“I have lived here for 25 years and could never have imagined the horror of an eight-storey building right next door. If I wanted to live in an area with high rises, I would have bought a home in the city centre,” said Ms Viviers.
She suffers from a back problem and said sleeping pills and tranquillisers had done little to ease her stress about the planned development.
“In an urban environment, loss of privacy and increased noise level is a disaster. All my savings and investments have been poured into this property and I do not have the means to relocate.
“Do our city fathers want to start another Hillbrow in Table View? This is going to happen as soon as one gets away with putting up a block of flats here, others will follow.”
Nearby another development proposed for Short Street has rattled surrounding residents.
There have been several objections to the proposed six-storey block of 102 flats and more than 100 parking bays.
One of the objectors is Brian Lloyd, a resident of Norton Square, which houses 73 retirement homes.
Norton Square is close to Short Street, and Mr Lloyd fears the development will threaten the health, safety and well-being of the old and frail.
“The main objection is the noise that will result of the building going up. Short Street is peaceful and tranquil, and the noise levels will disrupt this. Also, the elderly people already struggle to cross Smart Street as is to get to Bayside Mall.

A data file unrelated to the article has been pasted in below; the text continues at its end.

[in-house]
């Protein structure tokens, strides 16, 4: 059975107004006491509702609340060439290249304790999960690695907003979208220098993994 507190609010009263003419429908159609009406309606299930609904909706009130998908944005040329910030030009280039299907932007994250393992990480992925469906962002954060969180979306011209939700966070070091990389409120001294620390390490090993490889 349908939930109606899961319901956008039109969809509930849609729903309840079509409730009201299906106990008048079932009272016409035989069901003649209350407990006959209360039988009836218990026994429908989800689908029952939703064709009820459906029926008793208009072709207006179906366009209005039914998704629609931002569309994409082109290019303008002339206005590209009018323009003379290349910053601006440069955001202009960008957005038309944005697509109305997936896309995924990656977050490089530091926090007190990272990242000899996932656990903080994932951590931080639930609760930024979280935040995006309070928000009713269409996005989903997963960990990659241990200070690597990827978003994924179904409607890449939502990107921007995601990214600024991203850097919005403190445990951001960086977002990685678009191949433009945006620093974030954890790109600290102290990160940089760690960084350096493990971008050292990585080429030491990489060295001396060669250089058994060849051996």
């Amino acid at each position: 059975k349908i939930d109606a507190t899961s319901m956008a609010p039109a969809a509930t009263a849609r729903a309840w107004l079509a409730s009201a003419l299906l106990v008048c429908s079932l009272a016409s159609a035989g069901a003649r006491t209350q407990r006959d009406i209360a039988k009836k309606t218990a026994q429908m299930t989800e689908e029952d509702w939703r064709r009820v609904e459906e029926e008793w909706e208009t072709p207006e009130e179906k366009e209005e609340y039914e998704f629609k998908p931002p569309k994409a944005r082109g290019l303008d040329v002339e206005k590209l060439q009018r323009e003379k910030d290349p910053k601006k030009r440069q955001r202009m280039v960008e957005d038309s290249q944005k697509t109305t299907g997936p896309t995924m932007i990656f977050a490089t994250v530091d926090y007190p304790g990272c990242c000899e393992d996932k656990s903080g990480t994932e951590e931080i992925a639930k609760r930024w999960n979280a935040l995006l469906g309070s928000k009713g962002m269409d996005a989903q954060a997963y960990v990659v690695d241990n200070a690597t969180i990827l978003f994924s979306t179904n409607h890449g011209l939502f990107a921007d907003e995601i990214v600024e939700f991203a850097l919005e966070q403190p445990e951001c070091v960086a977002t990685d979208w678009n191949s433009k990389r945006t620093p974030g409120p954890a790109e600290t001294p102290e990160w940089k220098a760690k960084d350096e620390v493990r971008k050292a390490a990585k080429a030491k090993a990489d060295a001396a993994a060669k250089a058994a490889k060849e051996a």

“When that building goes up, the street is going to be much busier, and they will have even greater difficulty to cross the road,” said Mr Lloyd.
David Bettesworth, from David Bettesworth Town & Regional Planners, stressed that his firm was not a developer, but a professional town-planning consultancy.
“As such we are not developing these two projects but applying for town planning approvals on behalf of the developers.”
He said residents had the opportunity to comment or object to the development proposals or any aspects thereof as set out in the advertising letters sent to the neighbours.
“Any objections or comments received will be carefully considered, and, if necessary, the development proposals will have to be adjusted in order to respond to any legitimate concerns. This is a normal part of any town-planning application process of this nature.”
Regarding noise pollution during building, he said some form of “inconvenience” during any building project was normal, but he said construction was carefully regulated by council in terms of the National Building Regulations and Building Standards Act and other legislation. “This includes the regulation of noise, hours during which building can occur etc”.
With regards to Ms Viviers’ concerns about a lack of privacy and a burden on infrastructure, Mr Bettesworth encouraged residents to raise their specific concerns about those issues during the public comment process, but he said any town planning application’s potential impact on infrastructure was “carefully assessed” by Eskom as well as the City’s engineering, solid waste and transport departments.